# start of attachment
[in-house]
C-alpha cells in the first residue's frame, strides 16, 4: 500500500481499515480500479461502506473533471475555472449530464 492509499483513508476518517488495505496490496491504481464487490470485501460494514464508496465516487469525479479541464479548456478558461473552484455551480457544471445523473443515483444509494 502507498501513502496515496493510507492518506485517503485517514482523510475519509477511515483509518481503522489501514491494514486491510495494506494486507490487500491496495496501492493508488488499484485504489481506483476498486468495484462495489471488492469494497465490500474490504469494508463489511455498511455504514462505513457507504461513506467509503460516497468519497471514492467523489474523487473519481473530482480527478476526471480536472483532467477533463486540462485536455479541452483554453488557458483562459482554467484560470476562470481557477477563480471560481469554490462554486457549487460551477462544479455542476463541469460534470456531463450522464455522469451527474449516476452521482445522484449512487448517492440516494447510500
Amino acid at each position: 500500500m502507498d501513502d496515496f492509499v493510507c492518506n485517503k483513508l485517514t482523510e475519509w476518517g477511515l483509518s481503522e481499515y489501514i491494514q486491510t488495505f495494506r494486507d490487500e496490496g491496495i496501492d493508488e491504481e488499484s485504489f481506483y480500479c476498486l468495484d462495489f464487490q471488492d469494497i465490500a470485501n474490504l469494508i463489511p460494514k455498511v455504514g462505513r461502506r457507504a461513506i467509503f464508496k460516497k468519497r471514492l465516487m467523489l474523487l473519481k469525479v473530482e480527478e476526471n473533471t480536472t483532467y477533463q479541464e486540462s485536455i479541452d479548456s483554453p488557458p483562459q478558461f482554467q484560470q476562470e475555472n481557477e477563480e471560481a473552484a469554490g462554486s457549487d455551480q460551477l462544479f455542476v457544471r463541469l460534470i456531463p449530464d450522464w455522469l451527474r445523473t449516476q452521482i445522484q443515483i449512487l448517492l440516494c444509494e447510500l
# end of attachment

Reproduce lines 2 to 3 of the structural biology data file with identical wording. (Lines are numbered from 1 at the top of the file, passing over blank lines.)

C-alpha cells in the first residue's frame, strides 16, 4: 500500500481499515480500479461502506473533471475555472449530464 492509499483513508476518517488495505496490496491504481464487490470485501460494514464508496465516487469525479479541464479548456478558461473552484455551480457544471445523473443515483444509494 502507498501513502496515496493510507492518506485517503485517514482523510475519509477511515483509518481503522489501514491494514486491510495494506494486507490487500491496495496501492493508488488499484485504489481506483476498486468495484462495489471488492469494497465490500474490504469494508463489511455498511455504514462505513457507504461513506467509503460516497468519497471514492467523489474523487473519481473530482480527478476526471480536472483532467477533463486540462485536455479541452483554453488557458483562459482554467484560470476562470481557477477563480471560481469554490462554486457549487460551477462544479455542476463541469460534470456531463450522464455522469451527474449516476452521482445522484449512487448517492440516494447510500
Amino acid at each position: 500500500m502507498d501513502d496515496f492509499v493510507c492518506n485517503k483513508l485517514t482523510e475519509w476518517g477511515l483509518s481503522e481499515y489501514i491494514q486491510t488495505f495494506r494486507d490487500e496490496g491496495i496501492d493508488e491504481e488499484s485504489f481506483y480500479c476498486l468495484d462495489f464487490q471488492d469494497i465490500a470485501n474490504l469494508i463489511p460494514k455498511v455504514g462505513r461502506r457507504a461513506i467509503f464508496k460516497k468519497r471514492l465516487m467523489l474523487l473519481k469525479v473530482e480527478e476526471n473533471t480536472t483532467y477533463q479541464e486540462s485536455i479541452d479548456s483554453p488557458p483562459q478558461f482554467q484560470q476562470e475555472n481557477e477563480e471560481a473552484a469554490g462554486s457549487d455551480q460551477l462544479f455542476v457544471r463541469l460534470i456531463p449530464d450522464w455522469l451527474r445523473t449516476q452521482i445522484q443515483i449512487l448517492l440516494c444509494e447510500l